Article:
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Expedition 30 astronaut and chemical engineer Don Pettit continues his ongoing “Science off the Sphere” series with this latest installment, in which he demonstrates some of the peculiar behaviors of thin sheets of water in microgravity. Check it out — you might be surprised how water behaves when freed from the bounds of gravity (and put under the command of a cosmic chemist!)
Several times a year, the International Space Station needs to perform Debris Avoidance Maneuvers to dodge the ever-growing amount of space junk hurtling around in Earth orbit. Additionally, our increased dependence on satellites for communications and navigation is threatened by the risk of potential collisions with space debris. The existing system for finding and tracking objects, the Air Force Space Surveillance System, or VHF Fence, has been in service since the early 1960s, and is sorely out of date. But a prototype system called Space Fence has now been tested in a series of demonstrations, and successfully tracked more and smaller pieces of debris than the current system.
“The current system has the ability to track about 20,000 objects,” Lockheed Martin spokesperson Chip Eschenfelder told Universe Today, “but there millions of objects out there, many of which are not being tracked. Space Fence will find and catalog smaller objects than what are not being tracked now.”
Read the rest of Radar Prototype Begins Tracking Down Space Junk (364 words)
The enormous sunspot region responsible for all the recent fuss and flares was easily visible from Earth yesterday… easily visible, that is, with the help of a natural filter provided by a New Mexico dust storm!
Read the rest of Giant Sunspot Seen Through Dusty Skies (130 words)
Leave it to Mr. Wizard, a.k.a. astronaut Don Pettit on board the International Space Station, to give a detailed demonstration to explain how physics works in space, including demonstrating trajectories in microgravity by catapulting an Angry Bird through the space station. The video coincides with the release of a new Angry Birds game, “Angry Birds Space,” and the game’s developers have incorporated concepts of human space exploration into the new game to provide a little education along with the latest version of the popular
time-waster game, which was produced in cooperation with NASA. From the weightlessness of space to the gravity wells of nearby planets, players can use physics as they explore the various levels of the game set both on planets and in microgravity.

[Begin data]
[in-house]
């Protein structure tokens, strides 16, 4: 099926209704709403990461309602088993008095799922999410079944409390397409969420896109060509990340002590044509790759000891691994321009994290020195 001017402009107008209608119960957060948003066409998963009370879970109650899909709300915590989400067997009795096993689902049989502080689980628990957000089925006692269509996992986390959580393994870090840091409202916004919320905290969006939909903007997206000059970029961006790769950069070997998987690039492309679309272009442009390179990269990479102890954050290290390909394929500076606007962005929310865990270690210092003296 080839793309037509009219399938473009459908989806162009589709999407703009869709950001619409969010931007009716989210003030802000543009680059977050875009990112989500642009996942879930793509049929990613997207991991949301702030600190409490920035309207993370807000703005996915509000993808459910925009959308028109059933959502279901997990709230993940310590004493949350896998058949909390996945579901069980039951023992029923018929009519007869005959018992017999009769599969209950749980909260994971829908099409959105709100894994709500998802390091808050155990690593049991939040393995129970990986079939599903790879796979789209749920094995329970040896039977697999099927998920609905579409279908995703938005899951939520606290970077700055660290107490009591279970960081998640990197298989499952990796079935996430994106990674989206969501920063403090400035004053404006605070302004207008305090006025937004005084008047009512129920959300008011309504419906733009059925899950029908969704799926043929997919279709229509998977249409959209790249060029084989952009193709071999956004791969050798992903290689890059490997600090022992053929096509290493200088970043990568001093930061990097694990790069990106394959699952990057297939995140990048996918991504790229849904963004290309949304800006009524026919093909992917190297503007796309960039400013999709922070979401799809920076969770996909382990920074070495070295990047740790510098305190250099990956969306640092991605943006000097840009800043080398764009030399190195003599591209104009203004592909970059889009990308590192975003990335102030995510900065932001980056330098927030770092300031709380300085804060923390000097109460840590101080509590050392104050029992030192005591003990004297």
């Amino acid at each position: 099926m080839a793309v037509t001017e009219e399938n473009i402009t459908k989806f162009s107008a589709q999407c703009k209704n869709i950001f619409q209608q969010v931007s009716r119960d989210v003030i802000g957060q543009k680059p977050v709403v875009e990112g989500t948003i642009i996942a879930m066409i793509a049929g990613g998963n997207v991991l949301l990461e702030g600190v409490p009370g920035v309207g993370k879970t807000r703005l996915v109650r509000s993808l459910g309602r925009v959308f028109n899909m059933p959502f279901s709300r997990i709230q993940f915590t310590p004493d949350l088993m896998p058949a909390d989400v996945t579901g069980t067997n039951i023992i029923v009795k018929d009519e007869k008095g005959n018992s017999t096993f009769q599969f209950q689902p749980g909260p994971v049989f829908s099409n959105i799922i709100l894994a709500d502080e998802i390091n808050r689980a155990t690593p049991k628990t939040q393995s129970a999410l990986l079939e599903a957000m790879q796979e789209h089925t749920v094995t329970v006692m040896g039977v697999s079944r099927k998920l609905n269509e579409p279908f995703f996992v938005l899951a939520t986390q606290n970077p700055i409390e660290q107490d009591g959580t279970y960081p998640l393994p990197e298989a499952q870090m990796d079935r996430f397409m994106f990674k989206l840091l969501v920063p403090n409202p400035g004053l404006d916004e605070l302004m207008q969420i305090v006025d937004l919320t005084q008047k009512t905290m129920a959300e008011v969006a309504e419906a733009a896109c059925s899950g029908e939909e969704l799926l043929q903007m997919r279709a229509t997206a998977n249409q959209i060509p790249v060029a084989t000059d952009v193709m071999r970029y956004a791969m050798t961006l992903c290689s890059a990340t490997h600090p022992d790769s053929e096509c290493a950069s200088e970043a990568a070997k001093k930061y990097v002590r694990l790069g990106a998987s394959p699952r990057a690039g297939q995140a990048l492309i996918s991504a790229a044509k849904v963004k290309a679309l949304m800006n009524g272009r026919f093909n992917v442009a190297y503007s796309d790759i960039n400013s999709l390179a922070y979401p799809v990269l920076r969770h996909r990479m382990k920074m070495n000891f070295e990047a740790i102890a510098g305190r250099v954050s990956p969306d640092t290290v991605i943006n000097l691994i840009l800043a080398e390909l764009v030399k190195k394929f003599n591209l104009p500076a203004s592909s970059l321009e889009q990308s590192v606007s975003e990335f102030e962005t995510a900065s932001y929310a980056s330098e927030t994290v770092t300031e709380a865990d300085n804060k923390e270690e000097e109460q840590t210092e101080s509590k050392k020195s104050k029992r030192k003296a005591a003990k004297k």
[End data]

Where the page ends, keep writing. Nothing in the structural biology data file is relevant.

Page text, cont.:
Read the rest of The Physics of Angry Birds In Space (26 words)
Astronaut Don Pettit posted this beautiful image on his Google+ page showing a view from the space station reminiscent of science-fiction. Of course, that’s the constellation Orion off in the distance, but there’s a bit of a debate going on at Pettit’s post whether the diffusion of light seen emanating from the ISS is just light from inside the space station windows (it appears to be the Cupola) spreading out into total darkness, or if the effect is actually from a reboost of the ISS for a Debris Avoidance Maneuver that was performed around the time this image was taken. The only clue Pettit provided is the title he gave the image, “Orion in the headlights,” which would point to the effect coming from the light shining from the Cupola windows. But the The DAM took place at 10.12 GMT (5:12 a.m. EST) on February 29, 2012 and as commenter Peter Caltner points out, “the scenic lighting effect ends exactly in [the series of images that Pettit took] at the end of the 76 seconds of the burn duration.” The original can be found here on the NASA Gateway to Astronaut Photography website, and here’s another image in the sequence.
OK, all you imaging experts out there: until Pettit gives us the real scoop, what are your thoughts?
Thanks to Elyse David for the heads up!
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